In 1964, President Lyndon B. Johnson said in a televised speech, “We still seek no wider war.”
This was in reference to the Gulf of Tonkin incident, in which North Vietnamese patrol boats had reportedly attacked US ships in the Gulf of Tonkin.
In the same speech, he declared, "Aggression by terror against the peaceful villagers of South Vietnam has now been joined by open aggression on the high seas against the United States of America."
Johnson's administration claimed that the US ships were out on routine patrols, but they were actually on a secret mission in North Vietnamese territory. The attacks were used to increase the US's presence in Vietnam.
Johnson's lies didn't end there either. He went on to withhold information from the public and Congress about how much was spent on the Vietnam War and how badly the war effort was going.
In 1970, President Richard Nixon lied to the country about a US covert bombing campaign in Cambodia.
After the bombings were made public, Nixon let people believe the attacks on Cambodia were over.
He advised his staff to tell the public that the soldiers were providing support for local soldiers when, in fact, the attacks continued.
In a memo, Nixon wrote, "This is what we will say publicly but now, let's talk about what we will actually do."
In 1974, Nixon declared, "I'm not a crook" after being accused of obstructing justice and lying during the Watergate scandal.
He claimed he was not involved in the scandal, but an investigation found evidence that he was. He later resigned as president instead of potentially being impeached.
In 1986, President Ronald Reagan promised the nation: "We did not — repeat, did not — trade weapons or anything else for hostages, nor will we."
This was during the Iran-Contra Affair, where the US government secretly traded weapons with Iran in exchange for the release of US hostages being held by terrorists in Lebanon.
The government then used the money from the weapons to fund anti-communist groups in Nicaragua.
Despite Reagan's promise, it later turned out the US had in fact traded arms for hostages.
He later said, "My heart and my best intentions still tell me that's true, but the facts and the evidence tell me it is not."
In 1988, then-Republican presidential nominee George H.W. Bush said, "Read my lips: No new taxes."
His whole statement was: "My opponent won't rule out raising taxes. But I will. And the Congress will push me to raise taxes, and I'll say no. And they'll push, and I'll say no, and they'll push again, and I'll say, to them, 'Read my lips: no new taxes.'"
At the time, the six words were seen as a successful political slogan.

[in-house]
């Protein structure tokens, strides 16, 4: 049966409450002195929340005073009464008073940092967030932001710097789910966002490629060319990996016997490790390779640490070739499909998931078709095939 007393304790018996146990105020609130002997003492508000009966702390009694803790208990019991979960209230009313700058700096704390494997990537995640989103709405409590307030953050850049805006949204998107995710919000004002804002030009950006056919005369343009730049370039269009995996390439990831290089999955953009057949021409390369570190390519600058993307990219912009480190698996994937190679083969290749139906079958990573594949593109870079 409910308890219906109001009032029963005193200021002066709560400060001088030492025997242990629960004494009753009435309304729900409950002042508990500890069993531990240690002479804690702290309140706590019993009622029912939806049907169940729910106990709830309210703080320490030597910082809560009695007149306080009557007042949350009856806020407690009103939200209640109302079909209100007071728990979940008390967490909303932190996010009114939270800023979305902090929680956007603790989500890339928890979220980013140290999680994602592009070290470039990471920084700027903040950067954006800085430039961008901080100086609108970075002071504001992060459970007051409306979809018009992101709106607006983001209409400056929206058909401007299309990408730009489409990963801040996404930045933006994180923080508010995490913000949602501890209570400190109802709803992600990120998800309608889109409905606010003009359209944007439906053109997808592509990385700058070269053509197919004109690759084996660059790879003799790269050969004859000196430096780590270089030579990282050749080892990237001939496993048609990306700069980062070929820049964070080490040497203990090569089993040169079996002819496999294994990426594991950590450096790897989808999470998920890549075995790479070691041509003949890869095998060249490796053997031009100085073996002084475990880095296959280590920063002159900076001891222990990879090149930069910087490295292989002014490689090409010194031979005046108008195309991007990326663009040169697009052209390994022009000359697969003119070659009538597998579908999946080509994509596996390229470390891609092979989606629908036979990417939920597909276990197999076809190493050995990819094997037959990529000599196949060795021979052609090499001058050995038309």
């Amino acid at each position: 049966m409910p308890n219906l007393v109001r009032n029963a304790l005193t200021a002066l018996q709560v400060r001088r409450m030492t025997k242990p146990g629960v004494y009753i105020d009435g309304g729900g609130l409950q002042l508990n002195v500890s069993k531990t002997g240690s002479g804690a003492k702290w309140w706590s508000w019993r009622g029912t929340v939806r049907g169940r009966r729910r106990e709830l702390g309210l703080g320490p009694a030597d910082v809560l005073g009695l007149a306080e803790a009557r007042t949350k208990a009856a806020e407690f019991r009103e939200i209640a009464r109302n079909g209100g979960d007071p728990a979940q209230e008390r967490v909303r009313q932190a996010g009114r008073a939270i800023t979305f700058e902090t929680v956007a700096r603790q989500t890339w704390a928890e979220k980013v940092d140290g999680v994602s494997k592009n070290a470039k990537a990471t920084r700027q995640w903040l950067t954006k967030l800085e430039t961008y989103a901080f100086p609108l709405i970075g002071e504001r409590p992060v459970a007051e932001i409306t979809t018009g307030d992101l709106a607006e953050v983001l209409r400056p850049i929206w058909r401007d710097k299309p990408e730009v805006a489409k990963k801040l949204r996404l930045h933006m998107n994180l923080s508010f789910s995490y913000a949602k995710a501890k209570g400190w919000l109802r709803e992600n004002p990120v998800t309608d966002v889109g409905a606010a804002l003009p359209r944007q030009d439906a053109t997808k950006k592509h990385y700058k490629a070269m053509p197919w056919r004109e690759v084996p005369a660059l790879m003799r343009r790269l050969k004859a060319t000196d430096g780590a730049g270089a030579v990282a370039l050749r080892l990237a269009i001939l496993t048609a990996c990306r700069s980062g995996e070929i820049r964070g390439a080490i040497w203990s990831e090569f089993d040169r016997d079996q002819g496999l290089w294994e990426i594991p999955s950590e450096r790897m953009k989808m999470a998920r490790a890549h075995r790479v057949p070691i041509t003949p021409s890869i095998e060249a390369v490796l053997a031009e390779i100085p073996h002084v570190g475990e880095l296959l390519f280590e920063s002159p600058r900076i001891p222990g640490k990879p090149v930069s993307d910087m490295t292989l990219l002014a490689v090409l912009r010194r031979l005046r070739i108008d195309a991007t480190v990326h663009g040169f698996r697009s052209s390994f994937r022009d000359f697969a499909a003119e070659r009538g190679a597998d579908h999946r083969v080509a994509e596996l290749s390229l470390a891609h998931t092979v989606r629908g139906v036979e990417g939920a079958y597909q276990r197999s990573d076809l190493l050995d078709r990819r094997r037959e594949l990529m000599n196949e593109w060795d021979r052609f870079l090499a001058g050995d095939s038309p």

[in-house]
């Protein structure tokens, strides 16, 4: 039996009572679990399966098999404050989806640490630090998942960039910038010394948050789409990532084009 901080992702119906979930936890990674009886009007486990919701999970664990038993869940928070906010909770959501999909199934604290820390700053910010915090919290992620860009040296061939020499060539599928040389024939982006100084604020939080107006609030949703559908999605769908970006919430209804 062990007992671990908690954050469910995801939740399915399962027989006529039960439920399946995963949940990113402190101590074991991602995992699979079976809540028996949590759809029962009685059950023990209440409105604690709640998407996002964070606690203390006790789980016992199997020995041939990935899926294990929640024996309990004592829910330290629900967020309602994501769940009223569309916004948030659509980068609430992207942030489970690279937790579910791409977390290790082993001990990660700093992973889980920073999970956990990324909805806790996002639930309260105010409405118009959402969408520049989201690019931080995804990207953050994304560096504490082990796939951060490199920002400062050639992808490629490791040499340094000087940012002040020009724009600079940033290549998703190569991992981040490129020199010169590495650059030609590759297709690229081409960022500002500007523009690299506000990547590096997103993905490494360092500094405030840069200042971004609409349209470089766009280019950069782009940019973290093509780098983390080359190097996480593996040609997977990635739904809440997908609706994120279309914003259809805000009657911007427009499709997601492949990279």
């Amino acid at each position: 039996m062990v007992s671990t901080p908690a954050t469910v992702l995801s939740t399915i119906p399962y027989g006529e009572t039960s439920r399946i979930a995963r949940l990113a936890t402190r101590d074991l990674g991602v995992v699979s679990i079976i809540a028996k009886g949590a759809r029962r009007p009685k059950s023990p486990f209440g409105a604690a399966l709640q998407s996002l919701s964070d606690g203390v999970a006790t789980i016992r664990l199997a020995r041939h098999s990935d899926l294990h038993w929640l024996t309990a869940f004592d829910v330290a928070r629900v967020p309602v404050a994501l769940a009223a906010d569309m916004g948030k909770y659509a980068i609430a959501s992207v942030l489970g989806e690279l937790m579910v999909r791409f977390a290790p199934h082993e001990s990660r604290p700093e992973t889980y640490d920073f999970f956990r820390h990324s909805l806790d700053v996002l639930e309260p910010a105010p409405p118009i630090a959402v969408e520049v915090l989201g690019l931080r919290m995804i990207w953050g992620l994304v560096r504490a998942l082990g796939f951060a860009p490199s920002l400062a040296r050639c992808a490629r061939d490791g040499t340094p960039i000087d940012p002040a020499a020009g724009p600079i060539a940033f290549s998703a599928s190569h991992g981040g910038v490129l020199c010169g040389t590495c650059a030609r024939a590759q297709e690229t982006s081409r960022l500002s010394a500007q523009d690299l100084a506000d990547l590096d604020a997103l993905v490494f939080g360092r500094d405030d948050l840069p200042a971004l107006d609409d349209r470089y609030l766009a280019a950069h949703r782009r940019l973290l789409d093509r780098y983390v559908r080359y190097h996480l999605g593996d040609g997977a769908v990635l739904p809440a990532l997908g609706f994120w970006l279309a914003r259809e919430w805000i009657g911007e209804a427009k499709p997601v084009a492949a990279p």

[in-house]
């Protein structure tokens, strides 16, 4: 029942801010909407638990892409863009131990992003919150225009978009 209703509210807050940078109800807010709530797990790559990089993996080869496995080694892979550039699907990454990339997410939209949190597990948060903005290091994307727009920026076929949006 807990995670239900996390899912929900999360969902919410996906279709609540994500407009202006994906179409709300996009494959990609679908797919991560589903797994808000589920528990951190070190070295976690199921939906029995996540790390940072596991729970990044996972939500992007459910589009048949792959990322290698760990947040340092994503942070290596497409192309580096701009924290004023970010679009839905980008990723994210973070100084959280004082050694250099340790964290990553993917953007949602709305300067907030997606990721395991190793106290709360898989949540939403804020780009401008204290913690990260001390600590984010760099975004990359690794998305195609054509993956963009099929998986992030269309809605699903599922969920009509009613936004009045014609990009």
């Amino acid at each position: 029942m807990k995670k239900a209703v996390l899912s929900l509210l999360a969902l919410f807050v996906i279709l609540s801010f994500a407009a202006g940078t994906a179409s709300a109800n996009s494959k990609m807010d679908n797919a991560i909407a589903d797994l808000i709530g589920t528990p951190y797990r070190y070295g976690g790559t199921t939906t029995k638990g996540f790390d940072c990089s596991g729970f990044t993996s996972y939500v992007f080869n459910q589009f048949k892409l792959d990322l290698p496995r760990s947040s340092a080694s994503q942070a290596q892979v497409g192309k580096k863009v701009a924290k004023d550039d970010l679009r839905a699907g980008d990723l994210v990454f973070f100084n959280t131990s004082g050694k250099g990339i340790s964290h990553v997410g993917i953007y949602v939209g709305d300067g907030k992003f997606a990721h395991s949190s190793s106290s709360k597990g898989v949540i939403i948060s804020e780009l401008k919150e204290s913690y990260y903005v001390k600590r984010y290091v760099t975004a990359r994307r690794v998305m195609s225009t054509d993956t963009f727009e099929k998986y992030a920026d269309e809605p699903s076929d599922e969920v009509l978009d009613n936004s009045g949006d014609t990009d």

But Bush was later forced to raise taxes during negotiations with a Senate and House controlled by Democrats. After he did so, The New York Post went with a headline that said: "Read my lips: I lied."
His U-turn on taxes was widely seen as one of the reasons he did not get re-elected for a second term.
In 1998, President Bill Clinton said before a federal grand jury, "I did not have sexual relations with that woman," referring to his intern Monica Lewinsky, with whom he did, in fact, have an affair.
Clinton was impeached for lying under oath, but he was acquitted by the Senate.
It was thought to be the first time a president was caught lying about their sex life because it was the first time a president had ever really been asked about it.
In 2003, two months after the US invaded Iraq, President George W. Bush claimed to have found weapons of mass destruction to justify the war.
"We found the weapons of mass destruction," he said. "For those who say we haven't found the banned manufacturing devices or banned weapons, they're wrong; we found them."
But they hadn't found anything.
Bush later said, "We do not know whether or not [Iraq] has a nuclear weapon."
However, then-CIA Director George Tenet later testified that Bush was advised there were no nuclear weapons and it would be unlikely that the country could even make one until 2007.
In 2008, when President Barack Obama was pushing through his new Affordable Care Act, Obamacare, he promised people wouldn't need to change their plans if they didn't want to.
"If you like your plan, you can keep it," Obama said. But it wasn't true.
"I am sorry that they are finding themselves in this situation based on assurances they got from me," he said in 2013.
President Donald Trump made more than 30,000 false or misleading statements while in office.
This averaged out at about 21 false claims a day, The Washington Post reported.
Some of Trump's lies included his claim that the pandemic was "totally under control," the altering of a weather map with a Sharpie after he wrongly said Alabama was at risk from Hurricane Dorian, or his claim that Rep Ilhan Omar supported al Qaeda.
He also falsely claimed the election was stolen from him.